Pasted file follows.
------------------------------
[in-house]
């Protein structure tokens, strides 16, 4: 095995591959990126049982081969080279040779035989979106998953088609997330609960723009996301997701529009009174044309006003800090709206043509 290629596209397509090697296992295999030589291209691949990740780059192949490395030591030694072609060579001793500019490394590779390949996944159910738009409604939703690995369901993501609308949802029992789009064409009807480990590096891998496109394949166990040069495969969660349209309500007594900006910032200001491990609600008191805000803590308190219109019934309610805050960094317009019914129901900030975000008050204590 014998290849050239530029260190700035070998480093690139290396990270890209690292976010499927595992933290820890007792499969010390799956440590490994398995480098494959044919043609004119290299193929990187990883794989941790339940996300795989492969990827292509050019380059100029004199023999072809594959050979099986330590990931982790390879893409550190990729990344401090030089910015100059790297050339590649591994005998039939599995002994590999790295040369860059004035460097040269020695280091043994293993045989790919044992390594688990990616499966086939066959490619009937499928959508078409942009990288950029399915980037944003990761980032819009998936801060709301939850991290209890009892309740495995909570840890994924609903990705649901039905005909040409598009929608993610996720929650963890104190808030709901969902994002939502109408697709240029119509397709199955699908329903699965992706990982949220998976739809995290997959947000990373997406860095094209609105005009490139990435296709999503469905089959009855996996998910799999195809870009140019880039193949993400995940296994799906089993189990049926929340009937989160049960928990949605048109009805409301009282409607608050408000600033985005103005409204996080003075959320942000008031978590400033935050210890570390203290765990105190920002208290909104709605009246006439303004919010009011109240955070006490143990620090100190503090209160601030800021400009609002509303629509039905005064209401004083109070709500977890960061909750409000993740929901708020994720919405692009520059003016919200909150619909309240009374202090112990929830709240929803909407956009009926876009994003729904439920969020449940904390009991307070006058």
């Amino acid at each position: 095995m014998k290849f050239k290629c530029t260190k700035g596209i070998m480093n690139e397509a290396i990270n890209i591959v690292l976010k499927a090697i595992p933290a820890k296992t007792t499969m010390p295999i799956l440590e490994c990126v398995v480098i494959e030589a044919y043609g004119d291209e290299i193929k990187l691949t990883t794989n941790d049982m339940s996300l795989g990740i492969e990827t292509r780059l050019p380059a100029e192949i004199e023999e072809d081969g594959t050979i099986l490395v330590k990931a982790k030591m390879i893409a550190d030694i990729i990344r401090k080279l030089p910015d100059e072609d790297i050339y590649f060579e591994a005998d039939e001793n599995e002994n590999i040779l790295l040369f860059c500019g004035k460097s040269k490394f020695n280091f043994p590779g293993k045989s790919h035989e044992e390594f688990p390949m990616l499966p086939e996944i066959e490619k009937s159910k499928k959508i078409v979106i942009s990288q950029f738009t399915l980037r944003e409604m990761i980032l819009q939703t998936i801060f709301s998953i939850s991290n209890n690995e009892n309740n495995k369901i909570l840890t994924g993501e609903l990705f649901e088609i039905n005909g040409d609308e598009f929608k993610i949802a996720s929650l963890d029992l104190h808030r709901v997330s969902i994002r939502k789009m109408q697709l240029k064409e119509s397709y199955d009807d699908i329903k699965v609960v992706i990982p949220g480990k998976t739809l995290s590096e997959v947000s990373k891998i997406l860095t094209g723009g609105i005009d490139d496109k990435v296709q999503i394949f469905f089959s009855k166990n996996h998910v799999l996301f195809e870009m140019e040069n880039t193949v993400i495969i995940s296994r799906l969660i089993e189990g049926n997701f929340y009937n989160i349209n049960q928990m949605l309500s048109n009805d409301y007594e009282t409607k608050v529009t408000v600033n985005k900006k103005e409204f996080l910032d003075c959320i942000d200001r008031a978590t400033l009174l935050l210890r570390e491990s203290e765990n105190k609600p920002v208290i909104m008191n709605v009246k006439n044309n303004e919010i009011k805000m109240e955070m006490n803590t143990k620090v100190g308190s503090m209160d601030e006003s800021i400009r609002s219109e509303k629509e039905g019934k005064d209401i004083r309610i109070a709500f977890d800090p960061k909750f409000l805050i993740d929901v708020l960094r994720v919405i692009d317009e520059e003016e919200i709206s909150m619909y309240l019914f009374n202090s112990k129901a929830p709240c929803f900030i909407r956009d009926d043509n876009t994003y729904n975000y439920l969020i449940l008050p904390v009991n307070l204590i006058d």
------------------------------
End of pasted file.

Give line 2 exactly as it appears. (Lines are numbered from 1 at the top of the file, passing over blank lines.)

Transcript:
């Protein structure tokens, strides 16, 4: 095995591959990126049982081969080279040779035989979106998953088609997330609960723009996301997701529009009174044309006003800090709206043509 290629596209397509090697296992295999030589291209691949990740780059192949490395030591030694072609060579001793500019490394590779390949996944159910738009409604939703690995369901993501609308949802029992789009064409009807480990590096891998496109394949166990040069495969969660349209309500007594900006910032200001491990609600008191805000803590308190219109019934309610805050960094317009019914129901900030975000008050204590 014998290849050239530029260190700035070998480093690139290396990270890209690292976010499927595992933290820890007792499969010390799956440590490994398995480098494959044919043609004119290299193929990187990883794989941790339940996300795989492969990827292509050019380059100029004199023999072809594959050979099986330590990931982790390879893409550190990729990344401090030089910015100059790297050339590649591994005998039939599995002994590999790295040369860059004035460097040269020695280091043994293993045989790919044992390594688990990616499966086939066959490619009937499928959508078409942009990288950029399915980037944003990761980032819009998936801060709301939850991290209890009892309740495995909570840890994924609903990705649901039905005909040409598009929608993610996720929650963890104190808030709901969902994002939502109408697709240029119509397709199955699908329903699965992706990982949220998976739809995290997959947000990373997406860095094209609105005009490139990435296709999503469905089959009855996996998910799999195809870009140019880039193949993400995940296994799906089993189990049926929340009937989160049960928990949605048109009805409301009282409607608050408000600033985005103005409204996080003075959320942000008031978590400033935050210890570390203290765990105190920002208290909104709605009246006439303004919010009011109240955070006490143990620090100190503090209160601030800021400009609002509303629509039905005064209401004083109070709500977890960061909750409000993740929901708020994720919405692009520059003016919200909150619909309240009374202090112990929830709240929803909407956009009926876009994003729904439920969020449940904390009991307070006058």